A free software commenting system with social network integration

For many years, Disqus has been the gold standard commenting system for web sites, thanks to its ease of use and integration with many social networks. Its temptations have been especially hard to resist for web sites using static content generators, a growing trend with many appealing advantages. But it's a solution with several problems, both for the owner of a site and its visitors.

As a site owner, you should own and be in control of all comments written on your web site. But with hosted third-party solutions, they are stored on a server outside your control, and you have no idea about what is done with this data. And with Disqus, we know for sure that they are using the data for all sorts of shady marketing schemes. This poses problems both for your ability to control your web site and for the privacy of your users. Disqus is also bloated enough to severely impact the performance and load time of your site. And it loads an absurd amount of third party javascripts, most of which will track all users of your site, even if they never even write a comment. The situation seems to have degraded even more recently, since they "started hijacking links in people's comments and channelling them through an ad network called viglink.com".

It would therefore be much preferable with a free software solution that you can host on your own server together with the web site itself. The major shortcoming of free software alternatives today is that they have no integration with social networks. User comments are anonymous, or at best it's possible for the user to manually enter her name and E-mail address. The possibility to authenticate with a social networking service is not only faster for the user, it also makes comments much more connected with users' other online activities, and makes the discussion look more alive by showing names and photos of the users.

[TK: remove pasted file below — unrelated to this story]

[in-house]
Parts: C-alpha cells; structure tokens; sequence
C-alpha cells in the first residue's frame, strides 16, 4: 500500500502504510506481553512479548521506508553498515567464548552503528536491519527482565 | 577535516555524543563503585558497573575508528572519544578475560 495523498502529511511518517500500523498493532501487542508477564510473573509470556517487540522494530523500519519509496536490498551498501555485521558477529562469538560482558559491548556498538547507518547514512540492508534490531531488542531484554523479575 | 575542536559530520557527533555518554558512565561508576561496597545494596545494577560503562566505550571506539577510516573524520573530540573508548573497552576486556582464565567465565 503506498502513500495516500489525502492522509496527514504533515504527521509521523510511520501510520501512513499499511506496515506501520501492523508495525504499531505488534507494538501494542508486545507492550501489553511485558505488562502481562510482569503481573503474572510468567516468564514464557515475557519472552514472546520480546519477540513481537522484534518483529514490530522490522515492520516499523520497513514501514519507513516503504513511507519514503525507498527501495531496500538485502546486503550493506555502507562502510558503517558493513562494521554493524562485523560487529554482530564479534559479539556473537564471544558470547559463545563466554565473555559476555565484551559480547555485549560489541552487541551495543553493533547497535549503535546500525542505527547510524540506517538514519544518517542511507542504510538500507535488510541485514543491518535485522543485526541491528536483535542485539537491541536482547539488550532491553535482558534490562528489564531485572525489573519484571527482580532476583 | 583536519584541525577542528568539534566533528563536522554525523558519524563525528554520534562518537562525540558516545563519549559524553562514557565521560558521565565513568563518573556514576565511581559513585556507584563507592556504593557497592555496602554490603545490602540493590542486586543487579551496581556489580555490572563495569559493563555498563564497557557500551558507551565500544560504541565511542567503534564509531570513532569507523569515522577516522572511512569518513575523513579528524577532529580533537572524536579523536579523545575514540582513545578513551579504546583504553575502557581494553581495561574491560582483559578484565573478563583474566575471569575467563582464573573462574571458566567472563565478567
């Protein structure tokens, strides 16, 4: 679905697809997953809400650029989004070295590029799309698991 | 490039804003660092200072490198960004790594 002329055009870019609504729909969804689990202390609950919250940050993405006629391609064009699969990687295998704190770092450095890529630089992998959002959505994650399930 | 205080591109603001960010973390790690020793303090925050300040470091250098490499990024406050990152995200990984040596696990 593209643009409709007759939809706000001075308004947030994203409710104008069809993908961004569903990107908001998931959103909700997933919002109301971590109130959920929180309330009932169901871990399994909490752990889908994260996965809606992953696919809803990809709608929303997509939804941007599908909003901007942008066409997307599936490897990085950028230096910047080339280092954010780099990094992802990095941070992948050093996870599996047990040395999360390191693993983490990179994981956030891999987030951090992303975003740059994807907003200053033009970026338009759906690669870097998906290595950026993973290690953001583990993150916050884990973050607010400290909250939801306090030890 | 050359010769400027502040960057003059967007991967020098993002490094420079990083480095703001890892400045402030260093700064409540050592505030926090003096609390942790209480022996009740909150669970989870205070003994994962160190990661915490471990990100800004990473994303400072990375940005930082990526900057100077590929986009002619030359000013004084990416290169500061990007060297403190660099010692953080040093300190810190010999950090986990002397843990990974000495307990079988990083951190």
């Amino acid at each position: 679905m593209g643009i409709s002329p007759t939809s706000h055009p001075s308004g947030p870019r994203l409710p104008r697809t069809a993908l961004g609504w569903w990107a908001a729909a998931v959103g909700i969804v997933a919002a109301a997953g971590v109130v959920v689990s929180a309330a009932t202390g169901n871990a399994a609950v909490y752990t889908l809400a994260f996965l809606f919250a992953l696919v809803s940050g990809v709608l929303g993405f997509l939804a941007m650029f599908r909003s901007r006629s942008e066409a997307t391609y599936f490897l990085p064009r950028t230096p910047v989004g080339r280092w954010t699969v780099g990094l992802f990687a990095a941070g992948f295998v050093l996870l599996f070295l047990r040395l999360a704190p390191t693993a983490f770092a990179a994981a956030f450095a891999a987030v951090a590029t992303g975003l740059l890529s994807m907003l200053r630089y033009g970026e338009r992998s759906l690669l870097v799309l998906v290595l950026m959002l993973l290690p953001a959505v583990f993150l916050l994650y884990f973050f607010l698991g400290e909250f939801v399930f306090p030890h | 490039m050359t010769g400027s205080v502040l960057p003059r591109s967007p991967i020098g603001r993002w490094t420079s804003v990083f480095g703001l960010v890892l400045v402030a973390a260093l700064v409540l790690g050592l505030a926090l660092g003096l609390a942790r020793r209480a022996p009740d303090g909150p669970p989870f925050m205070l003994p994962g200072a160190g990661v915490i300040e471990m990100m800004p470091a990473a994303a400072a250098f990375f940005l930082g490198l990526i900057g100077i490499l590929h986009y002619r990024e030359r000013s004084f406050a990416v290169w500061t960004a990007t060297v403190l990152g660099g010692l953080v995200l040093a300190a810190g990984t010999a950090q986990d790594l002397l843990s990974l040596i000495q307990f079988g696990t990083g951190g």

Isso logo

For that reason, I grabbed Isso, a popular free software commenting system, and extended it with authentication using Facebook, Google, and OpenID Connect, as showcased on this site. Users can authenticate with a few mouse clicks (provided that their passwords are stored in the browser), and their comments come alive with a name, photo, and link to their social network page. Source code and brief documentation for my fork is available at Github, and there are binary builds on the Python Package Index (pip install isso-social).

Purists may balk at supporting social network services that track their users and sell the information to the highest bidder. I share this dislike for the major social networks of today, and would much prefer distributed social networks such as Diaspora or Mastodon. But to be realistic, most web sites cannot expect their users to use such services today. The fight against the established social networks is a long term one, and I believe that the best strategy is to give users a free choice of authentication methods, so that people can gradually migrate to more open platforms. Unlike Disqus, my fork of Isso only loads the Facebook and Google SDKs when a user clicks the corresponding login icons, so other users will not be tracked. OpenID Connect, an open authentication standard, is provided for the more politically conscious users who may either run their own OpenID Provider server, or use a third-party OpenID provider that they trust. And users who value their privacy and don't have an OpenID solution ready can simply choose not to authenticate.

Feel free to try it out by posting a comment below. Moderation is disabled for now, and there is no need to say anything overly meaningful.